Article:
Rice Polishing Ratio Down To 18%
A Dream Daiginjo Sake Now In Store
What makes a good sake? This is a question similar to “What makes a good man” or “What makes a good woman”. Even though consensus can never be reached, there are always some ideal requirements. For some sake fans, a nice sake is the one with low rice polishing ratio, brewed using the top-ranked Yamadanishiki or pressed by the bag-hanging (aka fukuro-tsuri) method. If you are this kind of fans, here is your dream sake – Horai Super S Junmai Daiginjo (18%).
※The above item is sold on a pre-order basis until 11:59pm on 21st Oct. Estimated shipping date from Japan would be 29th Oct. Other products in the same order would also be shipped on the same date.
※The above item is sold on a pre-order basis until 11:59pm on 31st Mar. Estimated shipping date from Japan would be 29th Oct. Other products in the same order would also be shipped on the same date.
Crazy Skills, Crazy ThoughtsAs the most premium sake of Watanabe Brewery, situated in Gifu Prefecture, “Horai Super S Junmai Daiginjo” demonstrates what most sake fans are dreaming of. It is not only brewed using Yamadanishiki, but the best harvest from the A-grade zone in Hyogo Prefecture with the polishing ratio down to 18%. To polish rice to 70% usually takes 12 hours, but in the case of “Horai Super S”, up to 150 hours are needed, almost 13 times longer. Since it is fermented at low temperature, drip-pressed through bag-hanging and aged 8-month at zero temperature, the cost, time and skills involved are beyond our imagination.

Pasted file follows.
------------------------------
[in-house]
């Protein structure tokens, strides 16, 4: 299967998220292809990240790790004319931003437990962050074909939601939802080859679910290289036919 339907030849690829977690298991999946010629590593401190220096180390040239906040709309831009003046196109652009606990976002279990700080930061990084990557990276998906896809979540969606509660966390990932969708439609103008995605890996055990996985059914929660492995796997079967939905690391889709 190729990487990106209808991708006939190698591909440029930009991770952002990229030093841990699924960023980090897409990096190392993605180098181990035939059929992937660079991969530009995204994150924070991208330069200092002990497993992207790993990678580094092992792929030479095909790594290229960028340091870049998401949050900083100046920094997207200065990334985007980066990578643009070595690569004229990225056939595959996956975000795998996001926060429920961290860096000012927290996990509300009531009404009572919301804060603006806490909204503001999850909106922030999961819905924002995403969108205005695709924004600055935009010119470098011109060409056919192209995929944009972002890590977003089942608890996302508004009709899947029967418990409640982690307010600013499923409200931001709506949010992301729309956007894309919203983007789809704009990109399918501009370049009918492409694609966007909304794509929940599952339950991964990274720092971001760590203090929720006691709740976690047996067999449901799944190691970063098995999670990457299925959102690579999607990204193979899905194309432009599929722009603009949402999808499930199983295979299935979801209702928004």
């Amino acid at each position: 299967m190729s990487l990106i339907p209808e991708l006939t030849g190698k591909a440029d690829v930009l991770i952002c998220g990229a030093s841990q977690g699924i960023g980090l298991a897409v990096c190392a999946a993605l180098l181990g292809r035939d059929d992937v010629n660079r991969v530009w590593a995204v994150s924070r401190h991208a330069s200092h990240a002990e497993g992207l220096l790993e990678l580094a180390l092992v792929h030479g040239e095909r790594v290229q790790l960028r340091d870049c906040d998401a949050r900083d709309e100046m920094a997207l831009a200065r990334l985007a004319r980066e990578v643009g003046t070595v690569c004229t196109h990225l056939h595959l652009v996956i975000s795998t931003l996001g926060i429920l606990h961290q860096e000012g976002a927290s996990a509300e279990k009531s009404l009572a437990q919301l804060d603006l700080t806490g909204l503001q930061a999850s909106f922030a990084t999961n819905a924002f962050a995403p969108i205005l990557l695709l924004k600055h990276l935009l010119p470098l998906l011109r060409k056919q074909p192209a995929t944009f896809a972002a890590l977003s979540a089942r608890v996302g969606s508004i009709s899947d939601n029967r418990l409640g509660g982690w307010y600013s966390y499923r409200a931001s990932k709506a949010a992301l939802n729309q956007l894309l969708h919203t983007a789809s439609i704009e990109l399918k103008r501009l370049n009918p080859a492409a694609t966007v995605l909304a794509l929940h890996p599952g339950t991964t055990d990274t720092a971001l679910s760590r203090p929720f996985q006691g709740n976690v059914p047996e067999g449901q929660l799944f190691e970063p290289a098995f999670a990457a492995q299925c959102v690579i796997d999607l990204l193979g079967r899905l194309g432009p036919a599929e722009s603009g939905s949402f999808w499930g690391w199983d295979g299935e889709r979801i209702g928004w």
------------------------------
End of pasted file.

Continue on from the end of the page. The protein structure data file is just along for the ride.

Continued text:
As making this sake requires tremendous work and attention, the humorous brewery thinks this is like a torture and have decided to make a sarcastic joke by naming their final product “Super S Junmai Daiginjo” with the “S” standing for “Sadistic”. Even the package design is on par with this idea – the label is made in a shape of blindfold, the “S” word printed on it is a copy of whips and the bottleneck is bound with a chain.
Your Taste Buds Will Dance and SingWith all the efforts spent, the taste of the sake will literally make your taste buds dance and sing. On the nose, it is extremely complex, floral and fruity with the enticing notes of melon, strawberry, banana, white flower, vanilla, white rice, cream cheese and milk. On the palate, it is delicate, soft, rich and mouthcoating. The sweetness is perfectly balanced by the acidity while the umami becomes more expressive as time passes. To fully enjoy the changes, it is best served chilled in a big red wine glass. Apart from fish and seafood, it can also go excellently with savory and greasy meat like spare ribs and pork belly.
Horai, Super S Junmai Daiginjo